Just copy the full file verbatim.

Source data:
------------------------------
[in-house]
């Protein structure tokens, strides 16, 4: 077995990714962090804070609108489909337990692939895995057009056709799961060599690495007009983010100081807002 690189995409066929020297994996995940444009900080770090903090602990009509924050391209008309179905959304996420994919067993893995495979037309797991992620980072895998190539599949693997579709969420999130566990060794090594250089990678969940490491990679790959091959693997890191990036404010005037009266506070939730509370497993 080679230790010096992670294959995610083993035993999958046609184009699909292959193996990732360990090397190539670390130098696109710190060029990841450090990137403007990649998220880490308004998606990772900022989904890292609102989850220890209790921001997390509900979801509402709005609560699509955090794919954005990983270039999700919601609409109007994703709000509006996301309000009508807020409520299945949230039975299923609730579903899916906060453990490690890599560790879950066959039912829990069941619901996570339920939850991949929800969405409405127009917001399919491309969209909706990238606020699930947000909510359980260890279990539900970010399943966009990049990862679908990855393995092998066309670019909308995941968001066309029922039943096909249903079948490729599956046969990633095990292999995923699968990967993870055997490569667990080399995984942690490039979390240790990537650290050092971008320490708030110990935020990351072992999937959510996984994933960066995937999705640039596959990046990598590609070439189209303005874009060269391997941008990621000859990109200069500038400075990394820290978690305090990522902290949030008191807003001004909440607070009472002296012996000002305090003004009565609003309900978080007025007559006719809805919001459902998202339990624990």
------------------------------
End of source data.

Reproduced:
[in-house]
């Protein structure tokens, strides 16, 4: 077995990714962090804070609108489909337990692939895995057009056709799961060599690495007009983010100081807002 690189995409066929020297994996995940444009900080770090903090602990009509924050391209008309179905959304996420994919067993893995495979037309797991992620980072895998190539599949693997579709969420999130566990060794090594250089990678969940490491990679790959091959693997890191990036404010005037009266506070939730509370497993 080679230790010096992670294959995610083993035993999958046609184009699909292959193996990732360990090397190539670390130098696109710190060029990841450090990137403007990649998220880490308004998606990772900022989904890292609102989850220890209790921001997390509900979801509402709005609560699509955090794919954005990983270039999700919601609409109007994703709000509006996301309000009508807020409520299945949230039975299923609730579903899916906060453990490690890599560790879950066959039912829990069941619901996570339920939850991949929800969405409405127009917001399919491309969209909706990238606020699930947000909510359980260890279990539900970010399943966009990049990862679908990855393995092998066309670019909308995941968001066309029922039943096909249903079948490729599956046969990633095990292999995923699968990967993870055997490569667990080399995984942690490039979390240790990537650290050092971008320490708030110990935020990351072992999937959510996984994933960066995937999705640039596959990046990598590609070439189209303005874009060269391997941008990621000859990109200069500038400075990394820290978690305090990522902290949030008191807003001004909440607070009472002296012996000002305090003004009565609003309900978080007025007559006719809805919001459902998202339990624990």